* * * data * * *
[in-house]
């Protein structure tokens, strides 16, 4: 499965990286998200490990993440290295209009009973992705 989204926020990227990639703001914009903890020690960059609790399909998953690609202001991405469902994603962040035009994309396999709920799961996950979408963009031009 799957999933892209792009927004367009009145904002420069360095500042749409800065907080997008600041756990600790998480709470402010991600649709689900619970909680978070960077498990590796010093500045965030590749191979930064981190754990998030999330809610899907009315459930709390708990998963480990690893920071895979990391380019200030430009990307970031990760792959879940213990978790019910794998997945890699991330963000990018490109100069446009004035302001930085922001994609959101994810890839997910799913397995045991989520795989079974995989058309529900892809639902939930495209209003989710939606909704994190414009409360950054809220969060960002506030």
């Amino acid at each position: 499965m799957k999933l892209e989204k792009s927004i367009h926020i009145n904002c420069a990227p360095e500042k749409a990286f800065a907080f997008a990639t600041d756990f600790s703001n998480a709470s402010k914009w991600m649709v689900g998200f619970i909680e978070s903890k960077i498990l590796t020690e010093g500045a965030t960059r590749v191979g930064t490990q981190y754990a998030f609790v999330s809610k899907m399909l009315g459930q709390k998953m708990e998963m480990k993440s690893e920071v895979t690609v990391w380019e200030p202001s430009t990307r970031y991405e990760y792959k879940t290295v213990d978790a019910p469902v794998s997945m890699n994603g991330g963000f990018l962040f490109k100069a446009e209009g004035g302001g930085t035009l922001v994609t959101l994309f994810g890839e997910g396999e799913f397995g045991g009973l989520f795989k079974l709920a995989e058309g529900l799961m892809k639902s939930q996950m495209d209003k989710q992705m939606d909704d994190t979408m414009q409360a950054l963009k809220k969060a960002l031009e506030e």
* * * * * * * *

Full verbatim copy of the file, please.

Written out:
[in-house]
């Protein structure tokens, strides 16, 4: 499965990286998200490990993440290295209009009973992705 989204926020990227990639703001914009903890020690960059609790399909998953690609202001991405469902994603962040035009994309396999709920799961996950979408963009031009 799957999933892209792009927004367009009145904002420069360095500042749409800065907080997008600041756990600790998480709470402010991600649709689900619970909680978070960077498990590796010093500045965030590749191979930064981190754990998030999330809610899907009315459930709390708990998963480990690893920071895979990391380019200030430009990307970031990760792959879940213990978790019910794998997945890699991330963000990018490109100069446009004035302001930085922001994609959101994810890839997910799913397995045991989520795989079974995989058309529900892809639902939930495209209003989710939606909704994190414009409360950054809220969060960002506030």
């Amino acid at each position: 499965m799957k999933l892209e989204k792009s927004i367009h926020i009145n904002c420069a990227p360095e500042k749409a990286f800065a907080f997008a990639t600041d756990f600790s703001n998480a709470s402010k914009w991600m649709v689900g998200f619970i909680e978070s903890k960077i498990l590796t020690e010093g500045a965030t960059r590749v191979g930064t490990q981190y754990a998030f609790v999330s809610k899907m399909l009315g459930q709390k998953m708990e998963m480990k993440s690893e920071v895979t690609v990391w380019e200030p202001s430009t990307r970031y991405e990760y792959k879940t290295v213990d978790a019910p469902v794998s997945m890699n994603g991330g963000f990018l962040f490109k100069a446009e209009g004035g302001g930085t035009l922001v994609t959101l994309f994810g890839e997910g396999e799913f397995g045991g009973l989520f795989k079974l709920a995989e058309g529900l799961m892809k639902s939930q996950m495209d209003k989710q992705m939606d909704d994190t979408m414009q409360a950054l963009k809220k969060a960002l031009e506030e």